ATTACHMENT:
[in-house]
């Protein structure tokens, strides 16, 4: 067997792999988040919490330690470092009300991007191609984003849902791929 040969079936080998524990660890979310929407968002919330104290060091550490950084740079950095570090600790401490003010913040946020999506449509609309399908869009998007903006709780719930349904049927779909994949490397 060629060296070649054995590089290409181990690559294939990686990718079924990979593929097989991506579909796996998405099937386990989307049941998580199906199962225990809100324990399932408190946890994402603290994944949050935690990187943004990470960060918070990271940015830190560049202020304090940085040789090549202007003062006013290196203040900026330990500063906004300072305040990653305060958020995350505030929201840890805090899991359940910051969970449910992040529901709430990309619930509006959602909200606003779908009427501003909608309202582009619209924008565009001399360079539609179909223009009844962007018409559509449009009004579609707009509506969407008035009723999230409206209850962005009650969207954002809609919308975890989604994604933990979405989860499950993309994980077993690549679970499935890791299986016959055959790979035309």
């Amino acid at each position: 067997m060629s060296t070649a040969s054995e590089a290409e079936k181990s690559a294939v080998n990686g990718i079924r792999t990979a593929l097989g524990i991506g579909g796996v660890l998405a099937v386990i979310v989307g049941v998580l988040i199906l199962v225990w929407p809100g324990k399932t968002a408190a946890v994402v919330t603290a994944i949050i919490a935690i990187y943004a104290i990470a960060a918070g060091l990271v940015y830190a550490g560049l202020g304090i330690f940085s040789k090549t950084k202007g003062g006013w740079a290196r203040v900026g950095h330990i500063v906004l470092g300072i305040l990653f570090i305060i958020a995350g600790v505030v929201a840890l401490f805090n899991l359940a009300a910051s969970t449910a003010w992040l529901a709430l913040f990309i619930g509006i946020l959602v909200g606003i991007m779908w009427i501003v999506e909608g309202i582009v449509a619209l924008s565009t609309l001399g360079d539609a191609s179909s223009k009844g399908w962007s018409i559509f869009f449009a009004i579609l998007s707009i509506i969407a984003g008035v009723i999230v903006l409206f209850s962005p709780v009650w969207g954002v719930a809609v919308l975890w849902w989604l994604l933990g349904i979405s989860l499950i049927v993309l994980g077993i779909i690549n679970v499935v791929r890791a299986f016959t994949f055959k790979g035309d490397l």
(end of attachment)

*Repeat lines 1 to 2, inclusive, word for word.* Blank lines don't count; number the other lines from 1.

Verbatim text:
[in-house]
């Protein structure tokens, strides 16, 4: 067997792999988040919490330690470092009300991007191609984003849902791929 040969079936080998524990660890979310929407968002919330104290060091550490950084740079950095570090600790401490003010913040946020999506449509609309399908869009998007903006709780719930349904049927779909994949490397 060629060296070649054995590089290409181990690559294939990686990718079924990979593929097989991506579909796996998405099937386990989307049941998580199906199962225990809100324990399932408190946890994402603290994944949050935690990187943004990470960060918070990271940015830190560049202020304090940085040789090549202007003062006013290196203040900026330990500063906004300072305040990653305060958020995350505030929201840890805090899991359940910051969970449910992040529901709430990309619930509006959602909200606003779908009427501003909608309202582009619209924008565009001399360079539609179909223009009844962007018409559509449009009004579609707009509506969407008035009723999230409206209850962005009650969207954002809609919308975890989604994604933990979405989860499950993309994980077993690549679970499935890791299986016959055959790979035309």